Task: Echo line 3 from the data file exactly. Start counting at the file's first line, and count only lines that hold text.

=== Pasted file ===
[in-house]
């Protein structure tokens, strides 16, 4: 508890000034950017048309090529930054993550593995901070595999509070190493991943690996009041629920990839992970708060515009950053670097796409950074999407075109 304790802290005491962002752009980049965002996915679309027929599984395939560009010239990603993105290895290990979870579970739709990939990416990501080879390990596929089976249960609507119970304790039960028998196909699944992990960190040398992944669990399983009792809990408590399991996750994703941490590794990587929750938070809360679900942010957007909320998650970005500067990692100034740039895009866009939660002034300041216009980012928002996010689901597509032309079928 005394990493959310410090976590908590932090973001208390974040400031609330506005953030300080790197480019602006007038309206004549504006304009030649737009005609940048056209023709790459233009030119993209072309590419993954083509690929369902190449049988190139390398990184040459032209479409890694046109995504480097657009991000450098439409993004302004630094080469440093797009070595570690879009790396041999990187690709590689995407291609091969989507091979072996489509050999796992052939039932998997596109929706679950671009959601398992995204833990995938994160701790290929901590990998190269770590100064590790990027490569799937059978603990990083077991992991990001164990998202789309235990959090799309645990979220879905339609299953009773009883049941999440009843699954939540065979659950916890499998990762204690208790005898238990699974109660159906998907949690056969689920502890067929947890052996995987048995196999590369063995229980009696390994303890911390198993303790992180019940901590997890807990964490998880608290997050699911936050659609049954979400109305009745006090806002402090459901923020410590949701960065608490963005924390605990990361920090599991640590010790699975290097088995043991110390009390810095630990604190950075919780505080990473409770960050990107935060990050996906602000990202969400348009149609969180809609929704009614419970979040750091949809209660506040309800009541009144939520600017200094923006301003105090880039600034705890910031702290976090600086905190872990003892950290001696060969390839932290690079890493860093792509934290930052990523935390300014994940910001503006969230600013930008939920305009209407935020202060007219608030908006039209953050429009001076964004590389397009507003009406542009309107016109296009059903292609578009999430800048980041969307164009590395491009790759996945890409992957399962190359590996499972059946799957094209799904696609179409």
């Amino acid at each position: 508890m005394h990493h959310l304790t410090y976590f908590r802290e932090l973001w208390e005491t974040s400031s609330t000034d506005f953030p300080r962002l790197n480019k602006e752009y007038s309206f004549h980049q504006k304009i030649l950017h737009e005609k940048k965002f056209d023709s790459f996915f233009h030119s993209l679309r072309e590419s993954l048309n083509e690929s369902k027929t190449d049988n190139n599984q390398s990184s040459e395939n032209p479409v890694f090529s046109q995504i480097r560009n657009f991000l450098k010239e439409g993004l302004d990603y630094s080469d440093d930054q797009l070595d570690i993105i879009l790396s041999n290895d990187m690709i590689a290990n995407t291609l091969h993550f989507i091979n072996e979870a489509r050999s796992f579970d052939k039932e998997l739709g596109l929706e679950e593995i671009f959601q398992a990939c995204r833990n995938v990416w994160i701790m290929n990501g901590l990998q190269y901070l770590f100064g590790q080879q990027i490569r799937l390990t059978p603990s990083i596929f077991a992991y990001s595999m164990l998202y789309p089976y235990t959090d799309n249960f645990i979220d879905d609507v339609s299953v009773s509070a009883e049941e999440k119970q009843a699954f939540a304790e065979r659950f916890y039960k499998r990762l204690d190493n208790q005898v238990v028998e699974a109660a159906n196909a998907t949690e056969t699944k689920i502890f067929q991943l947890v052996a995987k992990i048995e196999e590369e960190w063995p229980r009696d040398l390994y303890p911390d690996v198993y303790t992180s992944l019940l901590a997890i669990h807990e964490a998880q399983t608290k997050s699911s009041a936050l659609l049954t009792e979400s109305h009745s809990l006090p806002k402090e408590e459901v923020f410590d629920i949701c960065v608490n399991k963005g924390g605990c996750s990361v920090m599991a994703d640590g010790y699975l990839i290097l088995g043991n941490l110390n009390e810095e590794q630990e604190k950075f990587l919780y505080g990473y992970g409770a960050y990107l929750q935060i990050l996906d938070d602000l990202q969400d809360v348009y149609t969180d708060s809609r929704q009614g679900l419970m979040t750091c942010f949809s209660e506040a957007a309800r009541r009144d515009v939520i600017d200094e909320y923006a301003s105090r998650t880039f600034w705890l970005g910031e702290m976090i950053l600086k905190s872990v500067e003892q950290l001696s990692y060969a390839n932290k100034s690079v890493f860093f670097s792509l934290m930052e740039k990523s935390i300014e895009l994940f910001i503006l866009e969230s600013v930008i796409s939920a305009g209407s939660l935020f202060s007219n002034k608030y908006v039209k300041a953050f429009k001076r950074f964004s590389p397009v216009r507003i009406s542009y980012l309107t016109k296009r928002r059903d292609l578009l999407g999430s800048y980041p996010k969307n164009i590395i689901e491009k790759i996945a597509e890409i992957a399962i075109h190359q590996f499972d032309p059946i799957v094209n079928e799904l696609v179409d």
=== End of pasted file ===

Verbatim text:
């Amino acid at each position: 508890m005394h990493h959310l304790t410090y976590f908590r802290e932090l973001w208390e005491t974040s400031s609330t000034d506005f953030p300080r962002l790197n480019k602006e752009y007038s309206f004549h980049q504006k304009i030649l950017h737009e005609k940048k965002f056209d023709s790459f996915f233009h030119s993209l679309r072309e590419s993954l048309n083509e690929s369902k027929t190449d049988n190139n599984q390398s990184s040459e395939n032209p479409v890694f090529s046109q995504i480097r560009n657009f991000l450098k010239e439409g993004l302004d990603y630094s080469d440093d930054q797009l070595d570690i993105i879009l790396s041999n290895d990187m690709i590689a290990n995407t291609l091969h993550f989507i091979n072996e979870a489509r050999s796992f579970d052939k039932e998997l739709g596109l929706e679950e593995i671009f959601q398992a990939c995204r833990n995938v990416w994160i701790m290929n990501g901590l990998q190269y901070l770590f100064g590790q080879q990027i490569r799937l390990t059978p603990s990083i596929f077991a992991y990001s595999m164990l998202y789309p089976y235990t959090d799309n249960f645990i979220d879905d609507v339609s299953v009773s509070a009883e049941e999440k119970q009843a699954f939540a304790e065979r659950f916890y039960k499998r990762l204690d190493n208790q005898v238990v028998e699974a109660a159906n196909a998907t949690e056969t699944k689920i502890f067929q991943l947890v052996a995987k992990i048995e196999e590369e960190w063995p229980r009696d040398l390994y303890p911390d690996v198993y303790t992180s992944l019940l901590a997890i669990h807990e964490a998880q399983t608290k997050s699911s009041a936050l659609l049954t009792e979400s109305h009745s809990l006090p806002k402090e408590e459901v923020f410590d629920i949701c960065v608490n399991k963005g924390g605990c996750s990361v920090m599991a994703d640590g010790y699975l990839i290097l088995g043991n941490l110390n009390e810095e590794q630990e604190k950075f990587l919780y505080g990473y992970g409770a960050y990107l929750q935060i990050l996906d938070d602000l990202q969400d809360v348009y149609t969180d708060s809609r929704q009614g679900l419970m979040t750091c942010f949809s209660e506040a957007a309800r009541r009144d515009v939520i600017d200094e909320y923006a301003s105090r998650t880039f600034w705890l970005g910031e702290m976090i950053l600086k905190s872990v500067e003892q950290l001696s990692y060969a390839n932290k100034s690079v890493f860093f670097s792509l934290m930052e740039k990523s935390i300014e895009l994940f910001i503006l866009e969230s600013v930008i796409s939920a305009g209407s939660l935020f202060s007219n002034k608030y908006v039209k300041a953050f429009k001076r950074f964004s590389p397009v216009r507003i009406s542009y980012l309107t016109k296009r928002r059903d292609l578009l999407g999430s800048y980041p996010k969307n164009i590395i689901e491009k790759i996945a597509e890409i992957a399962i075109h190359q590996f499972d032309p059946i799957v094209n079928e799904l696609v179409d």